“Buy America, Hire America” proposes to overhaul the H-1B visa program and renegotiate trade agreements.
- By Kavitha SuranaKavitha Surana is an editorial fellow at Foreign Policy, where she produces breaking news and original reports with a particular focus on Europe and the Mediterranean. Previously, Kavitha worked at New York magazine’s Bedford + Bowery blog, CNNMoney, The Associated Press in Italy, and Fareed Zakaria GPS and has freelanced from Italy and Germany for publications like Quartz, Al Jazeera America, OZY, and GlobalPost/PRI. Much of her recent reporting has focused on migration policy, refugee issues, and European populism. In 2015, she was awarded a Fulbright trip to Germany, as well as a grant from the Heinrich Böll Foundation to report on migration and integration. She also reported from Senegal with a grant from the Bureau for International Reporting in 2014. Kavitha studied European history at Columbia University and holds a master’s degree in journalism and European studies from New York University. She has studied in Italy and Peru and speaks Italian, Spanish, Portuguese, and French., Jessica HolzerJessica Holzer is an editor at Foreign Policy. She previously covered financial regulation for The Wall Street Journal.
U.S. President Donald Trump signed an executive order Tuesday to compel U.S. companies to hire more American workers, but the proposed changes will require congressional action to have any significant impact.
The new “Buy America, Hire America” order directs government agencies to enforce rules against immigration fraud and abuse and proposes reforming the H-1B visa program to give priority to the “most skilled or highest paid applicants” instead of selecting them in a lottery system. It also aims to toughen “Buy America” rules, which favors American companies in federal government contracts, and orders a broad review of U.S. trade agreements containing waivers to procurement rules.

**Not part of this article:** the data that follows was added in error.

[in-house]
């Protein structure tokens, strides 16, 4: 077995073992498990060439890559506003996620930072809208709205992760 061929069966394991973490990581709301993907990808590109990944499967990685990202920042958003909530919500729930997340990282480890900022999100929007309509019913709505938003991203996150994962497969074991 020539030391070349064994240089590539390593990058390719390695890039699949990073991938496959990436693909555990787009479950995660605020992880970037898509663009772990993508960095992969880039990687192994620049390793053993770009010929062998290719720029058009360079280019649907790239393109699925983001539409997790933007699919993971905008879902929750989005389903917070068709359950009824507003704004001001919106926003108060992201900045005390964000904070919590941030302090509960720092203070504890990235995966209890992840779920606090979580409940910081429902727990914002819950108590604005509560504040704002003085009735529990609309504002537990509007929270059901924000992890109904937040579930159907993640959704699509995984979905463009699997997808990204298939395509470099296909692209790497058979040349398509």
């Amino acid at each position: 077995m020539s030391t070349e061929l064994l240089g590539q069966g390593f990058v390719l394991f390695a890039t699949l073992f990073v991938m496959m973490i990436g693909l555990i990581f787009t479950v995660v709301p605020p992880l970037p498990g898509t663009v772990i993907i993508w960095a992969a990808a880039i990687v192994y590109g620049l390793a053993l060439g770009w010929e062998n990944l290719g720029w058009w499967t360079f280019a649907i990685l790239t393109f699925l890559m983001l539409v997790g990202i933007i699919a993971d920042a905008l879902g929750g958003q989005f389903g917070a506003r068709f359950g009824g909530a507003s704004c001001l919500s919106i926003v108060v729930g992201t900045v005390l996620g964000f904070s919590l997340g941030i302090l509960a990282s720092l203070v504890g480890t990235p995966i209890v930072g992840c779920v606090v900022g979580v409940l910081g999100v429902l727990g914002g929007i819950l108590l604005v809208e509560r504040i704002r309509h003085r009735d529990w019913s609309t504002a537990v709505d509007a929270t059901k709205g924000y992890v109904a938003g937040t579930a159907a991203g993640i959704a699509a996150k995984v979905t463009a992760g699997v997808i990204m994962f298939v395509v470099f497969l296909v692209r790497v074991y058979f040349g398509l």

The president could renegotiate or rescind agreements that aren’t deemed fair or reciprocal.
H-1B visas are awarded to skilled workers, such as software engineers, professors, doctors, and lawyers, through a lottery system and subject to a wage scale. This year, the program received 199,000 new applications for 85,000 spots — a 15 percent drop from the past two years. Trump criticized the program on the campaign trail, arguing it allows U.S. companies to hire low-cost foreign workers instead of American workers, and said he would end it.
The administration believes that weaknesses in the H-1B program and loopholes, waivers and lax enforcement of policies aimed at steering government procurement to U.S companies have hurt American workers. But for now, Trump’s proposed changes to the visa program is more of a wishlist than an action plan. Congress would need to approve changes, such as raising the wage scale to make it less appealing for U.S. companies to hire foreign workers, or to give priority to highly skilled workers in the H-1B lottery.
“Ultimately the only things I take away so far are that the administration wants to sound tough and ‘muscular’ in rooting out fraud and abuse,” William Stock, president of the American Immigration Lawyers Association, said. “They really want Congress to make changes that, at least for the past 15 years, Congress hasn’t been willing to make.”
Trump, speaking Tuesday at a manufacturing company in Kenosha, Wisconsin, called his order a “historic action” and declared “the policy of our government is to aggressively promote and use American-made goods and to ensure that American labor is hired to do the job.”